> stream for thread safety reasons. This C++ function is wrapped by an R
> function, which is user facing. The R wrapper does some sampling itself to
> initialize some variables before passing them off to C++. So that my users
> do not have to manage two mechanisms to set random seeds, I've constructed
> a solution (shown below) that allows both RNGs to be seeded with set.seed
> and respond to the state of R's RNG stream.
>
> I believe the below works. However, I am hoping to get feedback from more
> experienced useRs as to whether or not the below approach is unsafe in ways
> that may affect reproducibility, modify global variables in bad ways, or
> have other unintended consequences I have not anticipated.
>
> Could I trouble one or more folks on this list to weigh in on the safety
> (or perceived wisdom) of using R's internal RNG stream to seed an RNG
> external to R? Many thanks in advance.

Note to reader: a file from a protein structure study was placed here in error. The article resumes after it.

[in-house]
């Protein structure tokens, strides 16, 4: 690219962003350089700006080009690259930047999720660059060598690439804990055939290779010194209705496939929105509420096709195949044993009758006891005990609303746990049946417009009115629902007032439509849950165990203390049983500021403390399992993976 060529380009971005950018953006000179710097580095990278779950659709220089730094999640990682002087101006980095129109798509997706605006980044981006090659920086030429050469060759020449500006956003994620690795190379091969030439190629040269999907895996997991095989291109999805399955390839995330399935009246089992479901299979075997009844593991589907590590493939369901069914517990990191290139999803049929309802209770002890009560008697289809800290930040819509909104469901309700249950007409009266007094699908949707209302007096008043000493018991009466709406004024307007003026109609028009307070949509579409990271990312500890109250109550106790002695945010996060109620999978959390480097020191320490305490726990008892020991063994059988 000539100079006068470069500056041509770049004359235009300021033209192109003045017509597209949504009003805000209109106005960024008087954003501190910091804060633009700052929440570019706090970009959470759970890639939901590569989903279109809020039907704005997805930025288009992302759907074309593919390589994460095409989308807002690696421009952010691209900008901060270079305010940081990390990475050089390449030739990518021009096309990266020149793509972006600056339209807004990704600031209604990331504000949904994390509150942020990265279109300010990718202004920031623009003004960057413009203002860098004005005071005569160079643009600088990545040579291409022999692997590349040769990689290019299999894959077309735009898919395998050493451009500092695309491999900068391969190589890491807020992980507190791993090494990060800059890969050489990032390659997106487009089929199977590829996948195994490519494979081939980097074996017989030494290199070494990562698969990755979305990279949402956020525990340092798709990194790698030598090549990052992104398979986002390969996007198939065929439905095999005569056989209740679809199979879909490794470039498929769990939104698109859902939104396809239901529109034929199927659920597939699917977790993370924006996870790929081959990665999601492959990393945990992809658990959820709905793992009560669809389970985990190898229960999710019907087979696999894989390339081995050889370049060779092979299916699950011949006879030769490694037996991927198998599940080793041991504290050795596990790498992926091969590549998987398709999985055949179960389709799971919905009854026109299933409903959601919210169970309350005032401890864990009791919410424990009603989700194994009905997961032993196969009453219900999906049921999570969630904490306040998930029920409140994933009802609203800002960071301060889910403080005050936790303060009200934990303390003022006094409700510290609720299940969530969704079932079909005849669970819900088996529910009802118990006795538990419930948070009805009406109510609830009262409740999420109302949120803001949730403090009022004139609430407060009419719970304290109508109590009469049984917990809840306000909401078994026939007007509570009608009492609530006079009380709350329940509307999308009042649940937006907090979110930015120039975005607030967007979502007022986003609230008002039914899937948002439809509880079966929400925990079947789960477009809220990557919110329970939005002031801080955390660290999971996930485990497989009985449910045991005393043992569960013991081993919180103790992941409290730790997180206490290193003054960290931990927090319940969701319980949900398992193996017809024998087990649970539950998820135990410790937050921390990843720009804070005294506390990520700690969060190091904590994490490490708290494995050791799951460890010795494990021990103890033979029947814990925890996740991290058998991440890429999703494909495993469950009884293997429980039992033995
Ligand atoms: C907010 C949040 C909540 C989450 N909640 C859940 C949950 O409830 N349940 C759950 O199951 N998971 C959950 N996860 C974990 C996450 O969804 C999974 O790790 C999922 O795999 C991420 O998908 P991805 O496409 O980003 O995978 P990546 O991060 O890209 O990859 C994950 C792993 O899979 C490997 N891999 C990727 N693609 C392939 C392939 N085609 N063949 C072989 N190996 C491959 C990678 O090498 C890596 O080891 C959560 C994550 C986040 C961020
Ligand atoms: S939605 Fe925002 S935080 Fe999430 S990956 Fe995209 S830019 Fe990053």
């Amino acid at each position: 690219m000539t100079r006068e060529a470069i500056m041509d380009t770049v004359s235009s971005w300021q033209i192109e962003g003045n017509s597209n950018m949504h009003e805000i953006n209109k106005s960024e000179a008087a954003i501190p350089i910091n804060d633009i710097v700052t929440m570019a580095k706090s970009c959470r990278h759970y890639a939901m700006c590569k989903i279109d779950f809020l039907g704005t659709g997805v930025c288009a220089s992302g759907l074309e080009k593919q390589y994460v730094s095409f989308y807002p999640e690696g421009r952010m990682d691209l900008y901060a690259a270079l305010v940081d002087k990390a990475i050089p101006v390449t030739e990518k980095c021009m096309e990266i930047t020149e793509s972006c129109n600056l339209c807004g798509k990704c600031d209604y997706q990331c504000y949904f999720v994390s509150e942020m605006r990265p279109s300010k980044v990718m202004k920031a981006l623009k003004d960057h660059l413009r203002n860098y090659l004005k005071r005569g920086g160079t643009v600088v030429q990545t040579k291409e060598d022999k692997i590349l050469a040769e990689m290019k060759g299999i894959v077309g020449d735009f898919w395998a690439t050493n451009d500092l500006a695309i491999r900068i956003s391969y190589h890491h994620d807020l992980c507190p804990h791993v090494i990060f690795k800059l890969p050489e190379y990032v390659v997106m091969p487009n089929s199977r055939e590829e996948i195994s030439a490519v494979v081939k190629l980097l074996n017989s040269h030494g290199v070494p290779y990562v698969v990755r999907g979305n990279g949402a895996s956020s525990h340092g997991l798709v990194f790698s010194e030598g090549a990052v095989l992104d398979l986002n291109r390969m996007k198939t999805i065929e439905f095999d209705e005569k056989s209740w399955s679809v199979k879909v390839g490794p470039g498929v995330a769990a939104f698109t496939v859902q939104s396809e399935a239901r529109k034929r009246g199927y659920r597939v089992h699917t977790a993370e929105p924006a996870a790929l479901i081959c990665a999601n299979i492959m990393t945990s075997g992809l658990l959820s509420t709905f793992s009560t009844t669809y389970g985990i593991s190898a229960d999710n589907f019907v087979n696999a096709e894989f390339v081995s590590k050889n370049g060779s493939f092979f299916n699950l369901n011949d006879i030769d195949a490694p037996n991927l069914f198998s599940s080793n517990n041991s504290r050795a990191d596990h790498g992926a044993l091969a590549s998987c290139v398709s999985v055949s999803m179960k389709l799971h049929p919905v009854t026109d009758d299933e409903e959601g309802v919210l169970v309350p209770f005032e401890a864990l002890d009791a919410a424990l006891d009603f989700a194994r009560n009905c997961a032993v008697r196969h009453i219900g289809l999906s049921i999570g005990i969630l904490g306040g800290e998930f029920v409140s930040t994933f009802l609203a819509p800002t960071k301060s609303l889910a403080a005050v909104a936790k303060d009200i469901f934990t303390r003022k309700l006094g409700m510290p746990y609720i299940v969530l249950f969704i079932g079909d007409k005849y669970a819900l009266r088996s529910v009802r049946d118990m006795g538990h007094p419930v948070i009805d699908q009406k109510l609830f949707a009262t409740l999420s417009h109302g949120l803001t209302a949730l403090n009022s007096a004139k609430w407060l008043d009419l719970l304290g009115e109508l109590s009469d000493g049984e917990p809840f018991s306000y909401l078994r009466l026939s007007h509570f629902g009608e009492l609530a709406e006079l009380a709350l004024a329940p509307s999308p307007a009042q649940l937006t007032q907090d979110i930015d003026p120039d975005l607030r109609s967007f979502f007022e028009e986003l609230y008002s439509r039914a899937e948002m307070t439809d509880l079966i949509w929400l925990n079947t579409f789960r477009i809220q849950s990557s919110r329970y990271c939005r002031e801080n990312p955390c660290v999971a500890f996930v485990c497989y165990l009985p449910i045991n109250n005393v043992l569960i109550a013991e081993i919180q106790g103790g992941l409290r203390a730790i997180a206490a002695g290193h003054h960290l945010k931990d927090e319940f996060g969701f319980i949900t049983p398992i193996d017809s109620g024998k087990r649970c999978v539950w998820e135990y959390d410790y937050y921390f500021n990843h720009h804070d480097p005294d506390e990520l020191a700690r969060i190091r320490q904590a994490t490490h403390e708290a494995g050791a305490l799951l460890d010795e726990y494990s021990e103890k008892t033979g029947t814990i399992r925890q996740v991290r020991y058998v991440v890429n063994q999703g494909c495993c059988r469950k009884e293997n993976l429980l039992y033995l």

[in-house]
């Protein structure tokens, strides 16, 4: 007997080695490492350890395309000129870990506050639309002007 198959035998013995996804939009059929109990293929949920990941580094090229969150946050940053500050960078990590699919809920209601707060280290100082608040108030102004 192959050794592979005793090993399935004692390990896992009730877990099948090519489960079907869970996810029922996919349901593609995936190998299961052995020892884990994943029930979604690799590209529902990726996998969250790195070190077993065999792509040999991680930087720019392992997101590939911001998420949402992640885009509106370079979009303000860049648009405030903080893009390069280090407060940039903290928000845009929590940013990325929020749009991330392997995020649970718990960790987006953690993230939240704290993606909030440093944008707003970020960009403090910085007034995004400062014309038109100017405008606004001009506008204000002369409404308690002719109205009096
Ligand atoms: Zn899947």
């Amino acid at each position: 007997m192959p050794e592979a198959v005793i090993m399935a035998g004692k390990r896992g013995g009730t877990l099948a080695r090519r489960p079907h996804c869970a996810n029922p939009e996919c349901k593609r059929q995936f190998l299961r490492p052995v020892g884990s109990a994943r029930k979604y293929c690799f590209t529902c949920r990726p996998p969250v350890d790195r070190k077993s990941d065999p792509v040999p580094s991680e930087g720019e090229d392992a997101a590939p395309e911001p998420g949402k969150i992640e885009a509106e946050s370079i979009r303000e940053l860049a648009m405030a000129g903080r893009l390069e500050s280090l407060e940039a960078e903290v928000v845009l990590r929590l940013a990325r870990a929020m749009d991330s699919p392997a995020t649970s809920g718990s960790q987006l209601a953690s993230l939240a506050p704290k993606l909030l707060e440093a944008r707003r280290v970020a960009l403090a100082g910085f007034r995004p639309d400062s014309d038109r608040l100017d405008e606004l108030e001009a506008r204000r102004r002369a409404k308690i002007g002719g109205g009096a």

>
> This relates to a Stackoverflow question here:
> https://stackoverflow.com/questions/63165955/is-there-a-best-practice-for-using-non-r-rngs-in-rcpp-code
>
> Pseudocode of a trivial facsimile of my current approach is below.
>
> --Tommy
>
> sample_wrapper <- function() {
>    # initialize a variable to pass to C++
>    init_var <- runif(1)
>
>    # get current state of RNG stream
>    # first entry of .Random.seed is an integer representing the algorithm used
>    # second entry is current position in RNG stream
>    # subsequent entries are pseudorandom numbers
>    seed_pos <- .Random.seed[2]
>
>    seed <- .Random.seed[seed_pos + 2]
>
>    out <- sample_cpp(init_var = init_var, seed = seed)
>
>    # move R's position in the RNG stream forward by 1 with a throw away sample
>    runif(1)
>
>    # return the output
>    out}
>
> [[alternative HTML version deleted]]
>
> ______________________________________________
> [hidden email] mailing list
> https://stat.ethz.ch/mailman/listinfo/r-devel
>

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Re: Seeding non-R RNG with numbers from R's RNG stream

Tommy Jones
Thank you for this. I'd like to be sure I understand the
intuition correctly. Is the following true from what you said?

I can just fix the seed at the C++ level and the results will still be
(pseudo) random because the initialization at the R level is (pseudo)
random.

On Thu, Jul 30, 2020 at 3:36 PM Duncan Murdoch <[hidden email]>
wrote:

> I wouldn't trust the C++ generator to be as good if you seed it this way
> as if you just seeded it once with your phone number (or any other fixed